Travelblogs are one of the most profitable discursive subgenres on Web 2.0. Multimodal texts of this cybergenre created by expert travellers have kept the functions, topics, and some of the
discursive and linguistic characteristics of traditional travel texts. However, the undeniable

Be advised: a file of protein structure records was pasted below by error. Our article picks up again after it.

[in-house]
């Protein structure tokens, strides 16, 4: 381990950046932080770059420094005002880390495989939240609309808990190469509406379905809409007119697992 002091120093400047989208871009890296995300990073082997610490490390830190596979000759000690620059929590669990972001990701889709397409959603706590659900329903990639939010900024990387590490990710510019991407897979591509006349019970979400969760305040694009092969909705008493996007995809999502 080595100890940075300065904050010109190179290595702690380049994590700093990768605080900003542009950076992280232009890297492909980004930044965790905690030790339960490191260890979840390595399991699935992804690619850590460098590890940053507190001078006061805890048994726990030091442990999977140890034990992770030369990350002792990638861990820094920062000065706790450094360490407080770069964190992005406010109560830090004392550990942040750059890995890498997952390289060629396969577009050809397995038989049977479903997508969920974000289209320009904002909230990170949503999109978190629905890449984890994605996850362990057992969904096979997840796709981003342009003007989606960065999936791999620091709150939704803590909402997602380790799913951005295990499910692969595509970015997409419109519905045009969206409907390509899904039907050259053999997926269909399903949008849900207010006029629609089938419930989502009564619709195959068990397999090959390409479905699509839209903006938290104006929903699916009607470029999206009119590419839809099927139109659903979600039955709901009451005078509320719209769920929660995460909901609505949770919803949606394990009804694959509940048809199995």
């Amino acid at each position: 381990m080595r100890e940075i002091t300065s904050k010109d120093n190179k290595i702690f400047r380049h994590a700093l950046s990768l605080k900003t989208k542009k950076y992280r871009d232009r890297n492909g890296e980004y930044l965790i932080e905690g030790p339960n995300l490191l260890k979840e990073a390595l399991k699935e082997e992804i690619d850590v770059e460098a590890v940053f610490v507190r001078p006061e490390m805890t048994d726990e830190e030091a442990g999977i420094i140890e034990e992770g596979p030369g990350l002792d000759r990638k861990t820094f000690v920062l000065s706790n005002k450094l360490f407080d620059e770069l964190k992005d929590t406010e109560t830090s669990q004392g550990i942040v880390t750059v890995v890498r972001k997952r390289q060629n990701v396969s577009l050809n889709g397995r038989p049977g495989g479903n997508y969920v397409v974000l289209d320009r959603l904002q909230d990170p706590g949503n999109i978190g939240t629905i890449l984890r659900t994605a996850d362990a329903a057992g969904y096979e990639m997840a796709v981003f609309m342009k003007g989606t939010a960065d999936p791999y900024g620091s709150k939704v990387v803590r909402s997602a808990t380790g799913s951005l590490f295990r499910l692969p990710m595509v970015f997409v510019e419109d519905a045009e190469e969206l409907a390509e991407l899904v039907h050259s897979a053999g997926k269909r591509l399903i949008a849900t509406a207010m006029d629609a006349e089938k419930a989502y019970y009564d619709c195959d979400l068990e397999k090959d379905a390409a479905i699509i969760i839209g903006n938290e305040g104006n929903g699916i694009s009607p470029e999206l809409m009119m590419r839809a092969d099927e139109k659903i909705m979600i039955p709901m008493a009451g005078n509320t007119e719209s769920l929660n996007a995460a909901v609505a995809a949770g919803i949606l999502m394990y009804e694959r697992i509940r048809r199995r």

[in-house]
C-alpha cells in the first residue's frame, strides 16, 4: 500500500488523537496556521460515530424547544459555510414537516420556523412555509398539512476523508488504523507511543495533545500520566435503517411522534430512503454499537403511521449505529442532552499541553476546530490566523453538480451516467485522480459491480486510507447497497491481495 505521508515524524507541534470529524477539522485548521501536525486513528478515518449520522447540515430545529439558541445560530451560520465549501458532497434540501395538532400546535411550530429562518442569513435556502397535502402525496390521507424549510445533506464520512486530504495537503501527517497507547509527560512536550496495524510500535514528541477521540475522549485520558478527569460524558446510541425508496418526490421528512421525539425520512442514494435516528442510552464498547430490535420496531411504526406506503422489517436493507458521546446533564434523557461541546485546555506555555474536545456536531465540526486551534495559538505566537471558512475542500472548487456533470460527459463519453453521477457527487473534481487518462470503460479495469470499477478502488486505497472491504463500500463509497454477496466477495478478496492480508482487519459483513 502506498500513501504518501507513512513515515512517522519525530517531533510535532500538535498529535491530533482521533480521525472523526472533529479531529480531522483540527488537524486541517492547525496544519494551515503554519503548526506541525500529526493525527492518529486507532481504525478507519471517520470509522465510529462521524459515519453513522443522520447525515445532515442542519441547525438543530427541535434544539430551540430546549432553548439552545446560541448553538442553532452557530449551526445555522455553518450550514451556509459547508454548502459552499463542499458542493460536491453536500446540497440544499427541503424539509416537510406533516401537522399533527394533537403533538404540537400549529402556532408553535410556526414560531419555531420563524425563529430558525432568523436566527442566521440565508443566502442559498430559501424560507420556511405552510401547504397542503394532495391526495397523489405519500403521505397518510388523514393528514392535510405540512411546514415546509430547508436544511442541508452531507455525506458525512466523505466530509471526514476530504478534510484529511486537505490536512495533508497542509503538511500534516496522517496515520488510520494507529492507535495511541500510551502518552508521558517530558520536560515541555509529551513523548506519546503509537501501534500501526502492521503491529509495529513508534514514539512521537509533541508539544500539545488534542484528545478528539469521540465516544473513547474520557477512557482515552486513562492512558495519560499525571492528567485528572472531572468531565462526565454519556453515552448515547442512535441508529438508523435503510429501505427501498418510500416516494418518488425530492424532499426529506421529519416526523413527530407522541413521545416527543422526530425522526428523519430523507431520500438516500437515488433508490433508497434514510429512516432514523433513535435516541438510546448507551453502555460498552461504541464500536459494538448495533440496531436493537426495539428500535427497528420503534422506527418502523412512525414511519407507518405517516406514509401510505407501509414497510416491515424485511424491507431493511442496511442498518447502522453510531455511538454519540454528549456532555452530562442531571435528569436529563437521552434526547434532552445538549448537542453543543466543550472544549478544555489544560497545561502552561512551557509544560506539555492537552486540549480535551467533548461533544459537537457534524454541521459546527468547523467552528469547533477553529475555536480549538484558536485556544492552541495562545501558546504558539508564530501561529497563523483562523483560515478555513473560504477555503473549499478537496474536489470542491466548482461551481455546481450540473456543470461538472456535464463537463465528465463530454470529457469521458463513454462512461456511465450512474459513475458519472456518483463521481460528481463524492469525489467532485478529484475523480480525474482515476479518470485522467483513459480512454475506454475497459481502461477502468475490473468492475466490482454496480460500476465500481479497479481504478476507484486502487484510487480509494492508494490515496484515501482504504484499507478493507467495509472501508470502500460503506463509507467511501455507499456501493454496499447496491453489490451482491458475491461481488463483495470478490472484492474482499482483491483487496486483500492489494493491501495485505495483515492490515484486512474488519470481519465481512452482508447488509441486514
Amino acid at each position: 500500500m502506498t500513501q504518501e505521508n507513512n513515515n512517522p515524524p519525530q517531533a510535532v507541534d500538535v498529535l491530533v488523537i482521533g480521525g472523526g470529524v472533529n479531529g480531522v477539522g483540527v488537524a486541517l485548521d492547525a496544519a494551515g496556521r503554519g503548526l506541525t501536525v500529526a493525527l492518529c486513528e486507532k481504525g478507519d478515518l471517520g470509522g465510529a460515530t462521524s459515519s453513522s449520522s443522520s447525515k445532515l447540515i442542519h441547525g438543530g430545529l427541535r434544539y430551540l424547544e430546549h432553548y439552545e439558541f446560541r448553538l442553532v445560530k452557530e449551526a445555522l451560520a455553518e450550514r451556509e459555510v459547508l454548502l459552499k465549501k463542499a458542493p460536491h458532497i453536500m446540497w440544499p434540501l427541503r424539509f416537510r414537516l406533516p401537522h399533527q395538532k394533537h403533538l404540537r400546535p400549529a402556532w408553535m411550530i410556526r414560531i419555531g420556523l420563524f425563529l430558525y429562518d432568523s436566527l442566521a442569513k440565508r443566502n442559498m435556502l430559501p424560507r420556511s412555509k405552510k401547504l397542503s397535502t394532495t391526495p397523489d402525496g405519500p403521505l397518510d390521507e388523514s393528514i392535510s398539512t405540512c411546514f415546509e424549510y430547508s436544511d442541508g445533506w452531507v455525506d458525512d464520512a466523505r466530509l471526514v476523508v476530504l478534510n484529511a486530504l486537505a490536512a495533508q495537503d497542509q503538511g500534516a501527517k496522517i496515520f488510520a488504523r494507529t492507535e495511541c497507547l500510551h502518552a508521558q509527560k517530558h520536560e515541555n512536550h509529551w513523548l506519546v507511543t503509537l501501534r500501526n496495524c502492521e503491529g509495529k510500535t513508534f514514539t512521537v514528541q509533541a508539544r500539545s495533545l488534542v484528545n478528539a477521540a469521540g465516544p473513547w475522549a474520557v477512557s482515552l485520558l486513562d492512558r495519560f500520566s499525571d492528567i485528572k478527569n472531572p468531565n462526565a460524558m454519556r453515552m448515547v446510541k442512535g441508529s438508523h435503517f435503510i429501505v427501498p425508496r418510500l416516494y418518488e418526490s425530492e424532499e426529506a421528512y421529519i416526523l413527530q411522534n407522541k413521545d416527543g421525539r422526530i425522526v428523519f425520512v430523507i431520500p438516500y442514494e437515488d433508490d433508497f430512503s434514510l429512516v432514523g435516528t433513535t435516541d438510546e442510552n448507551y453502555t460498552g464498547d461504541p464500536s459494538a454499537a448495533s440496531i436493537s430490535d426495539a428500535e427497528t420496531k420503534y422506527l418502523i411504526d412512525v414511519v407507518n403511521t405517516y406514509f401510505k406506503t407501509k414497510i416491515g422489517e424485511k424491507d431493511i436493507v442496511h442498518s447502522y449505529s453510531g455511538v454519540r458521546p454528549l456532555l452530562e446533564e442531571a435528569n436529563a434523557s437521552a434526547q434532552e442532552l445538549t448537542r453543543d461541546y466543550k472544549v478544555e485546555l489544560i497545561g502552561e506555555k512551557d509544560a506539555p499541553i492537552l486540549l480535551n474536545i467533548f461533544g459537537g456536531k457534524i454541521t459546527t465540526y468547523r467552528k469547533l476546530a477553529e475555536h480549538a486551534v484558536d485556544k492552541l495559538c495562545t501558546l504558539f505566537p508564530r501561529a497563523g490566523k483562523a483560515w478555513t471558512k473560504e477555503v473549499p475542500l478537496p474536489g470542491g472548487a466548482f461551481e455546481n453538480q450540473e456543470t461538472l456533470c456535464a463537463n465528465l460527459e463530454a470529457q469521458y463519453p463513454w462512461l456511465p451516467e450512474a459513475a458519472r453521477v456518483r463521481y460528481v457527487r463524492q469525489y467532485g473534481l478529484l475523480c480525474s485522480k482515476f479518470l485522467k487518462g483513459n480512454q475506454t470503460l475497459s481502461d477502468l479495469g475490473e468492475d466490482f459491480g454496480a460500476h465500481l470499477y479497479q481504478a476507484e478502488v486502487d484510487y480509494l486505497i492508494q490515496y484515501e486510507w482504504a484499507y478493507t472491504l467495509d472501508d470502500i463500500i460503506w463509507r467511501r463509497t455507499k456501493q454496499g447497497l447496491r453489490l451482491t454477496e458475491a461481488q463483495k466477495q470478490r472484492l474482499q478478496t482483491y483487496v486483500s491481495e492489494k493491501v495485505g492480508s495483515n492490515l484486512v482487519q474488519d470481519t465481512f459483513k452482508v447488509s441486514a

specificity of this informal genre is based on various items. Firstly, it’s hybrid, mixing professional and personal texts features. Secondly, it has an interactive nature based on readers' contributions and their implication in the main text. Thirdly, the authors' personal implication, the close experiences shared by the recipients, and the eWOM function of the blogs grant credibility. Fourthly, the significance authors attribute to visual and verbal evidenciality that emphasizes intersubjectivity and negotiation of common sense. By analyzing the posts by the professional group Travel Inspirers on Paris from 2008 to 2014, I show how travelblog authors use visual and verbal discourses to form individual and collective evidence in order to achieve the success of their blog. Discourse analysis methodology allows me to explore post-verbal structures and disclose how modalities and evidentiality function both in travelers' texts and in readers' comments.